Dear fellow travellers
There is something definitive, something final, about a long spit that juts out into the sea. Be it sand or shingle, vegetated or barren, you know you have reached the end of the world when you reach the end of the spit. Tennyson said as much in his poem Crossing the Bar, an elegiac piece that uses the image of a sand bar to chart the boundary between life and death. Beyond the bar lies only the ocean, only the boundless deep.
Shake off Tennyson's gloomy imagery and sand spits are still fabulously liminal places. We headed out to the very end of the Ellenbogen last Saturday. Ellenbogen means 'elbow' and this really is a narrow elbow of land several kilometres long that projects into the sea off the North Frisian island of Sylt. It is a classic spit landscape. We skirted shifting dunes and salt marshes along the way. These are young landscapes, shaped by the sea and the wind. There are two lighthouses on the spit, each a reminder that the waters around the northern edge of Sylt can be formidably dangerous. Sandbanks and shallows, and here and there fast flowing currents that sweep the changing tides through narrow gaps between islands.
Europe has some superb sand and shingle spits. These are places to be alone in a crowded continent, so no surprise perhaps that they have attracted the attention of poets, artists and composers. Vaughan Williams captured moody Spurn Point in one of his Studies in English Folk Song, and for most people that piece for cello and piano is all they know of the great spit that juts into the North Sea just north of the Humber estuary.
The journey to Spurn Point from nearby Hull is exotic and wonderful, the landscapes becoming ever more dramatic as you head out along the narrow finger of sand. Yorkshire has only the most tenuous hold on this little fragment of land. At one point the spit is less than fifty metres wide. This is more a place for whinchats and wheatears than humans.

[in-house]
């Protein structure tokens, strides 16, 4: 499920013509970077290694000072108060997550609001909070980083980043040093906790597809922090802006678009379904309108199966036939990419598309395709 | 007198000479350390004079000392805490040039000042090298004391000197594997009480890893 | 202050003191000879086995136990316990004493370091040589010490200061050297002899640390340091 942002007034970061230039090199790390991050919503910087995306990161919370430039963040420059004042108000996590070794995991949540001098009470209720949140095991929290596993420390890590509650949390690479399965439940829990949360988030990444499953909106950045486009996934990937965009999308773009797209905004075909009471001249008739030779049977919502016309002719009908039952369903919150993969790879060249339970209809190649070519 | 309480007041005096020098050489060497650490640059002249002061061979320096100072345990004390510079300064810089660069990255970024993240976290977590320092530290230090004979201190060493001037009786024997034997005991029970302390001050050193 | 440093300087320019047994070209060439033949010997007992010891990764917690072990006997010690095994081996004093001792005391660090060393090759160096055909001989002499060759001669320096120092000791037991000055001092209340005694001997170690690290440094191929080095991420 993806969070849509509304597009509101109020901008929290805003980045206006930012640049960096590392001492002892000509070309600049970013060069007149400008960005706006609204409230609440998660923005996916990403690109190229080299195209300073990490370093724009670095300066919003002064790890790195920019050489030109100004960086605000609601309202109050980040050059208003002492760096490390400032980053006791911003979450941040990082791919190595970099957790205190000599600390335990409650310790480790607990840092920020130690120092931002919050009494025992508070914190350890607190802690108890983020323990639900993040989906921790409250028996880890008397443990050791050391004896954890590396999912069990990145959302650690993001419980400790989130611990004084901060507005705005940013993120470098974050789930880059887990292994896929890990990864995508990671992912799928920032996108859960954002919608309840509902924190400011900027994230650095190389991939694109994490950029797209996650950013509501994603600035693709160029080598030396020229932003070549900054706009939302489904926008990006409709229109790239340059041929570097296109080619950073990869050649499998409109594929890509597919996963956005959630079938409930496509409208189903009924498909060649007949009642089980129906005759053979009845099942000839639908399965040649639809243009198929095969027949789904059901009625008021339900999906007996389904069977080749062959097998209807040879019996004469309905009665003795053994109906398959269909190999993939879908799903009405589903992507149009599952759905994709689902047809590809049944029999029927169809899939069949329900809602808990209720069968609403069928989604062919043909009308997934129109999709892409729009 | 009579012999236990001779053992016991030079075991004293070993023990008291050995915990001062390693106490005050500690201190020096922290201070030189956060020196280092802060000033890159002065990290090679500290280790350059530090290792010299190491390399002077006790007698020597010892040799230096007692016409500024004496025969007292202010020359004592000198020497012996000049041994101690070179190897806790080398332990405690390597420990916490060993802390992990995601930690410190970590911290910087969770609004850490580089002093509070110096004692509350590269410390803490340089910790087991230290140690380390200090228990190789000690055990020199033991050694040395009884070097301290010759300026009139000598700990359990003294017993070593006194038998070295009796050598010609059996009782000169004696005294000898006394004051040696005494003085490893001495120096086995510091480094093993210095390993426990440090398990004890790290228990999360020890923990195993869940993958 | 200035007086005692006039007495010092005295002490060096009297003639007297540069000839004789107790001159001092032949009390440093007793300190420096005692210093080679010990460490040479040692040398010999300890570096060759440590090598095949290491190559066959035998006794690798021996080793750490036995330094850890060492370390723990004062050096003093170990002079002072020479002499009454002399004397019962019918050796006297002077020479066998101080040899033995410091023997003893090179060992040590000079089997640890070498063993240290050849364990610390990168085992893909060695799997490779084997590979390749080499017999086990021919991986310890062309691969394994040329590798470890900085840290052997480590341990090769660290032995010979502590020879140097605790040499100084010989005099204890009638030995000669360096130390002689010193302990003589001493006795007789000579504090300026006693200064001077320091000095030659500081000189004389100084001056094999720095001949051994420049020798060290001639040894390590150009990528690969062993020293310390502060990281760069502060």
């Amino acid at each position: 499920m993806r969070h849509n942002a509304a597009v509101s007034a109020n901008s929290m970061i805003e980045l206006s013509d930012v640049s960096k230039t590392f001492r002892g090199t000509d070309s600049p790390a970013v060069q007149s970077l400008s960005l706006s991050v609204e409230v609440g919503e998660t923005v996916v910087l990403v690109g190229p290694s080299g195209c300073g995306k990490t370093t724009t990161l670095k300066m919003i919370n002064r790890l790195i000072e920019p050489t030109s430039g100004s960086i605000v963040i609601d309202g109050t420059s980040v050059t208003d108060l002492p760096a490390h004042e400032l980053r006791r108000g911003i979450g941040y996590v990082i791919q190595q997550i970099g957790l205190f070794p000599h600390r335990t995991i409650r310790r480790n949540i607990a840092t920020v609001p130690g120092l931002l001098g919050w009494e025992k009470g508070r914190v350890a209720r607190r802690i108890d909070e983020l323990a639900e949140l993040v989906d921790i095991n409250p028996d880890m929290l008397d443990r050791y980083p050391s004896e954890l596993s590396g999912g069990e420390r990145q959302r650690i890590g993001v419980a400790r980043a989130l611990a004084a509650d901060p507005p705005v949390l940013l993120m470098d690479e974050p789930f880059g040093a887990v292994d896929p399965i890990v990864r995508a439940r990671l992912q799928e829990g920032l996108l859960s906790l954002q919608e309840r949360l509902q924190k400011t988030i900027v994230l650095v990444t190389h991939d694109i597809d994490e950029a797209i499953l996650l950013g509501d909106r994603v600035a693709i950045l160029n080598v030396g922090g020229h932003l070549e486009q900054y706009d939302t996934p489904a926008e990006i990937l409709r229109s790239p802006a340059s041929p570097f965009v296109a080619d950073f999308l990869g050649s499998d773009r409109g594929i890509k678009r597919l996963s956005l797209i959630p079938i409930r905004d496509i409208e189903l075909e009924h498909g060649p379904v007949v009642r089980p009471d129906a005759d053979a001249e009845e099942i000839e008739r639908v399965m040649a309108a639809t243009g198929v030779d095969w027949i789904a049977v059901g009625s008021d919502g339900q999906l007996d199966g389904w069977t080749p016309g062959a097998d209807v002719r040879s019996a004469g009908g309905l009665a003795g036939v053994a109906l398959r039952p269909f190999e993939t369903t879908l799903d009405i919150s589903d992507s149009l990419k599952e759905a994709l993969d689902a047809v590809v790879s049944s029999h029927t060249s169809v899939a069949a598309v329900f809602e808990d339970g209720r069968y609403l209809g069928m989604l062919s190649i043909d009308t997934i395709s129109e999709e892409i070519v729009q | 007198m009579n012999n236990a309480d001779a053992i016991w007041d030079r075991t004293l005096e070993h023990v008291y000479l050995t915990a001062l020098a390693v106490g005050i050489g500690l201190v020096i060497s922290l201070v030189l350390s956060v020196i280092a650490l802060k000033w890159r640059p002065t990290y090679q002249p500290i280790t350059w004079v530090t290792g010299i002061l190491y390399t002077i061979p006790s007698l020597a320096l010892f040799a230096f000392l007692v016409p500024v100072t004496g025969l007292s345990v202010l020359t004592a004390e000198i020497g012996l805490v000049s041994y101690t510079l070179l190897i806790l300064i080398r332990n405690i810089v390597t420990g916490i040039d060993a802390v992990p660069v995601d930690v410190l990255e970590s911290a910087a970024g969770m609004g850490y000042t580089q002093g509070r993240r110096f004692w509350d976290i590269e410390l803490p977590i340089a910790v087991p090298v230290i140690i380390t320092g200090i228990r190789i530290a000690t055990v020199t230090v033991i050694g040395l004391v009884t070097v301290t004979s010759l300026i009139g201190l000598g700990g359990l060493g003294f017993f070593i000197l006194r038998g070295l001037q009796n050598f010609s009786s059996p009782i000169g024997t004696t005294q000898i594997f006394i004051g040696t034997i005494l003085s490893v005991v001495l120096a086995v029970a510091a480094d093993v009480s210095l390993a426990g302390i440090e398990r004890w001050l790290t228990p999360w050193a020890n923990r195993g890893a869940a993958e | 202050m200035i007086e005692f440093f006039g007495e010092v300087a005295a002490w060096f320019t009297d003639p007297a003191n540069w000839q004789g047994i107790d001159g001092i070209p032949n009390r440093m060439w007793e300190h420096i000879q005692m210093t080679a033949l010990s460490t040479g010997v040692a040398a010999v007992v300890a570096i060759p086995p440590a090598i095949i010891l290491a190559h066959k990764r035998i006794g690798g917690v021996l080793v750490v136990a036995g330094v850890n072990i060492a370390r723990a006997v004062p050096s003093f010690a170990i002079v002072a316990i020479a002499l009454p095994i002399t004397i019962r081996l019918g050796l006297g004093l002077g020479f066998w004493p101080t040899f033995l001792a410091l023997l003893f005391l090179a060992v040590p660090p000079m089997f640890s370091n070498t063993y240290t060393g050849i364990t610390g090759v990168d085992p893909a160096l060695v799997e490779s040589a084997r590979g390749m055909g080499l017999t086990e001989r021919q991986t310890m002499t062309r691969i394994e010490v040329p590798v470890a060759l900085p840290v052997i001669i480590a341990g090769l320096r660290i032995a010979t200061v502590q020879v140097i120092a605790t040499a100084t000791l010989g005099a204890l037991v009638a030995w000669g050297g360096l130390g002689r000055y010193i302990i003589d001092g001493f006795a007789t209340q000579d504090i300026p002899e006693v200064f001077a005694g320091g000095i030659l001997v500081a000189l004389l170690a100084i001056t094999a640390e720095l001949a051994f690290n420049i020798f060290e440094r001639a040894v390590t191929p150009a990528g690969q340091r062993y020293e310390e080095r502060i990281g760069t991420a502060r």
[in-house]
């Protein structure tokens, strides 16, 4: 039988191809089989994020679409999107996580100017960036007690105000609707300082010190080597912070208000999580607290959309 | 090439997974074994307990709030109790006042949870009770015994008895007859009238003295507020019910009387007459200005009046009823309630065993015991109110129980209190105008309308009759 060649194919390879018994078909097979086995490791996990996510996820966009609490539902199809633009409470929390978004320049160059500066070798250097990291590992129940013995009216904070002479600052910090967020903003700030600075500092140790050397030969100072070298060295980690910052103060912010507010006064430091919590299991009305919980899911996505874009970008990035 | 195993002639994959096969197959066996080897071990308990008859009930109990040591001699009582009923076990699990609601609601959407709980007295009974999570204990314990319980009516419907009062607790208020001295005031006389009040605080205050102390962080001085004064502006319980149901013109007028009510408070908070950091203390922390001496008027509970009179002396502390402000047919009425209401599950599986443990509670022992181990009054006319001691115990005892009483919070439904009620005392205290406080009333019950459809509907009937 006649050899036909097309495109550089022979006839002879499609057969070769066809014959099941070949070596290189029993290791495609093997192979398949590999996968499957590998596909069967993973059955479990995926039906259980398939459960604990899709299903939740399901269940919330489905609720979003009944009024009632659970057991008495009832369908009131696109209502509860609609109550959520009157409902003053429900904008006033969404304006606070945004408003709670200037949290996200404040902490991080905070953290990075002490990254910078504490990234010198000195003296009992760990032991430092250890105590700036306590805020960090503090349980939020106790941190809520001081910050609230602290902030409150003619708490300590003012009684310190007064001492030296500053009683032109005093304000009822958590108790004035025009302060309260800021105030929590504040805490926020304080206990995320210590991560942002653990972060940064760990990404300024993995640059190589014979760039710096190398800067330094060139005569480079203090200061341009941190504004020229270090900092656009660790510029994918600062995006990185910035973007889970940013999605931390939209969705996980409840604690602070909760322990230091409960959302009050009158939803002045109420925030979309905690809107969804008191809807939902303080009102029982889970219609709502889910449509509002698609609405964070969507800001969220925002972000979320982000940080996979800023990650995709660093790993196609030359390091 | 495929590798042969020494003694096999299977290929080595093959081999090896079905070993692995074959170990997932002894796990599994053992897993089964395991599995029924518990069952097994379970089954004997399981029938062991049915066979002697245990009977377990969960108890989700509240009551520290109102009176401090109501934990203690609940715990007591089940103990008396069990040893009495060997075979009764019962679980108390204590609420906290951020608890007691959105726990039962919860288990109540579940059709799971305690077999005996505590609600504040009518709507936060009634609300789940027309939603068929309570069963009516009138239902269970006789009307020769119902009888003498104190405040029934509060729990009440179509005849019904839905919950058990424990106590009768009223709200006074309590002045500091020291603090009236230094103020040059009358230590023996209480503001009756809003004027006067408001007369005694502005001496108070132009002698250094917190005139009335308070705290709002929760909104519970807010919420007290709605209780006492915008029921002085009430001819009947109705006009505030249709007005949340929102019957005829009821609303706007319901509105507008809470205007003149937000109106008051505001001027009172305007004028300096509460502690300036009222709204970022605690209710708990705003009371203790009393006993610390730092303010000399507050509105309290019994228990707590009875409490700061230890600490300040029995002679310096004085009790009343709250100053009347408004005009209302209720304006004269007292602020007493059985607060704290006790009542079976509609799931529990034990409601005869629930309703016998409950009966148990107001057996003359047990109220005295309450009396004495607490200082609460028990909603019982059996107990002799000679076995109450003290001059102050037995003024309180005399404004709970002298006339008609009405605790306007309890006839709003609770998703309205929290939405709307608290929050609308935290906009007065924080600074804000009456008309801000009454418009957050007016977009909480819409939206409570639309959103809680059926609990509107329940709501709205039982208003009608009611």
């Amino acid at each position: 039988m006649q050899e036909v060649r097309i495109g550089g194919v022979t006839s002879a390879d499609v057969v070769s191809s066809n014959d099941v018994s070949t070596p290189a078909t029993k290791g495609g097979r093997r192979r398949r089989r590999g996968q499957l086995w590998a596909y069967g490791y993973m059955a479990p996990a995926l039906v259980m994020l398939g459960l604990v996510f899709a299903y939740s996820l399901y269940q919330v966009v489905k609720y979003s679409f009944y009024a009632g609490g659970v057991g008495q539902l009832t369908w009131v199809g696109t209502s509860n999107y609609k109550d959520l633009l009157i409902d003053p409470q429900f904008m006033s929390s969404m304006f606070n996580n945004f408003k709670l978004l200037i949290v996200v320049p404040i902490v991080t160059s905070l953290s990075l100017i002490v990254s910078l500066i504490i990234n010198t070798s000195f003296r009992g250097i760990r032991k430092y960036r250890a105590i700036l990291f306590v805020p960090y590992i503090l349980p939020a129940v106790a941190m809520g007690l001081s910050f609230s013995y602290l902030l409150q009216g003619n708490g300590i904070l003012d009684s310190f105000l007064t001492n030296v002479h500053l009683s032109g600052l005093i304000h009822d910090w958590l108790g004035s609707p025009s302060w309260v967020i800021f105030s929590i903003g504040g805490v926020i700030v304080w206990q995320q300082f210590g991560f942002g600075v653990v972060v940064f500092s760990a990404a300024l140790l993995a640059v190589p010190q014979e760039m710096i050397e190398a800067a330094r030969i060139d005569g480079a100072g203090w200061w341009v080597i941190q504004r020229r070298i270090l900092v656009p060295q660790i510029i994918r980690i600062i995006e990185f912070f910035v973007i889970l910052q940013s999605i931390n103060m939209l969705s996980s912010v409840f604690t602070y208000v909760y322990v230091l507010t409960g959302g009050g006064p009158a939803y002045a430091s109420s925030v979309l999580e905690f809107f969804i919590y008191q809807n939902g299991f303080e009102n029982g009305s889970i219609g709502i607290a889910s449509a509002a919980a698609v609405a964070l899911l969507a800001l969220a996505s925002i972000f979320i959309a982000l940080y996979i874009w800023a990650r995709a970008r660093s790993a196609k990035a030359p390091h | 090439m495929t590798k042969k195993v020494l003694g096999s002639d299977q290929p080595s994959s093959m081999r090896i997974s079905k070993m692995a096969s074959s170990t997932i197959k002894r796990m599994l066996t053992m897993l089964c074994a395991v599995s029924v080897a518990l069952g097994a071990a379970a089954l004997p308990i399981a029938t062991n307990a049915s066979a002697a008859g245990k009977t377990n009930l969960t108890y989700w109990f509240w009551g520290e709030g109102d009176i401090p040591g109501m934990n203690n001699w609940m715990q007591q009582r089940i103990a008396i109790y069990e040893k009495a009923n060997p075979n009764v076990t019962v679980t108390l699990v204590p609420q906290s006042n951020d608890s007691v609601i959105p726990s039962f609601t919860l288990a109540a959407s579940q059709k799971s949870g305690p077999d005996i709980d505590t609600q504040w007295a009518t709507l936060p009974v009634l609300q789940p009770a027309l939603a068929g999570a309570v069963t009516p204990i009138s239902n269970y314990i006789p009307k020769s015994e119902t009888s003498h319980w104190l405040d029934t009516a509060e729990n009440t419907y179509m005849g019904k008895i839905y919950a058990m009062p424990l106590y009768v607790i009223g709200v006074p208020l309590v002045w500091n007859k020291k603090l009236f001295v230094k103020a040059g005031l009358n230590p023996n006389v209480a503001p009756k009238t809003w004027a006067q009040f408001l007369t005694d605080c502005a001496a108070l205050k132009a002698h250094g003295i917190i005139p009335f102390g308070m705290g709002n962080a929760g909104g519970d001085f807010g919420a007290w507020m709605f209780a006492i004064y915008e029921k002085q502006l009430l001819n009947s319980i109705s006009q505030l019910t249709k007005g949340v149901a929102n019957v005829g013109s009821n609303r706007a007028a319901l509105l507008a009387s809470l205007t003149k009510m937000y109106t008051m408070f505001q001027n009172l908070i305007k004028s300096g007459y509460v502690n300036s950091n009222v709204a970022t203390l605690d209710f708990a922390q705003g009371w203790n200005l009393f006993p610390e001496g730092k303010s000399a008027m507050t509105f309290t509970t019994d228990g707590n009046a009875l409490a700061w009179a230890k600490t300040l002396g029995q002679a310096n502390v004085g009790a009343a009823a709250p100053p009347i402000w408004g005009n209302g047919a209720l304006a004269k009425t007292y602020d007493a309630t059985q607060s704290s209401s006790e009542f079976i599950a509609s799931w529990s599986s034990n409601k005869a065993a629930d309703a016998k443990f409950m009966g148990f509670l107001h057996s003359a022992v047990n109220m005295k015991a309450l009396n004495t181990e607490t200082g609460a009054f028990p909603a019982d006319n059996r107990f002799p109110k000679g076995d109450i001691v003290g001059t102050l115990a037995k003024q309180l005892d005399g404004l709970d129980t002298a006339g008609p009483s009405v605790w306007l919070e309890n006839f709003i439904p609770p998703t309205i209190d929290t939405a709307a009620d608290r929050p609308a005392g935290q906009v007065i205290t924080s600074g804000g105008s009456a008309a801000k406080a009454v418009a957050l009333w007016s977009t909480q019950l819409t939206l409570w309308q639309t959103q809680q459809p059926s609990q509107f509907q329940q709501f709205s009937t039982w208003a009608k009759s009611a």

Guarding the spits
One hundred years ago a railway was constructed to an old military fort on Spurn Head to alleviate problems of access. The trolleys that carried soldiers and workers along the spit were creatively powered by wind, with great sails mounted above the wagons. Sail bogies were also used on the other side of the North Sea on the island railway on Sylt. But sadly the old rail route to Spurn Head and the island railway on Sylt have long since closed.
Forts and spits go naturally together. Governments like to mark the boundaries of their territories and show some symbolic presence there. So it is no surprise that Europe's longest spit has a magnificent fortress. The Arabat spit in the Sea of Azov is over one hundred kilometres long and is not merely the longest spit in Europe but anywhere in the world. Today Ukrainian territory, but over the last four hundred years the Arabat fortress has been occupied by Turks and Tatars, Russians and Germans. It is not merely the winds and waves that fight for possession of Europe's spits.
Nicky Gardner and Susanne Kries
(editors, hidden europe magazine)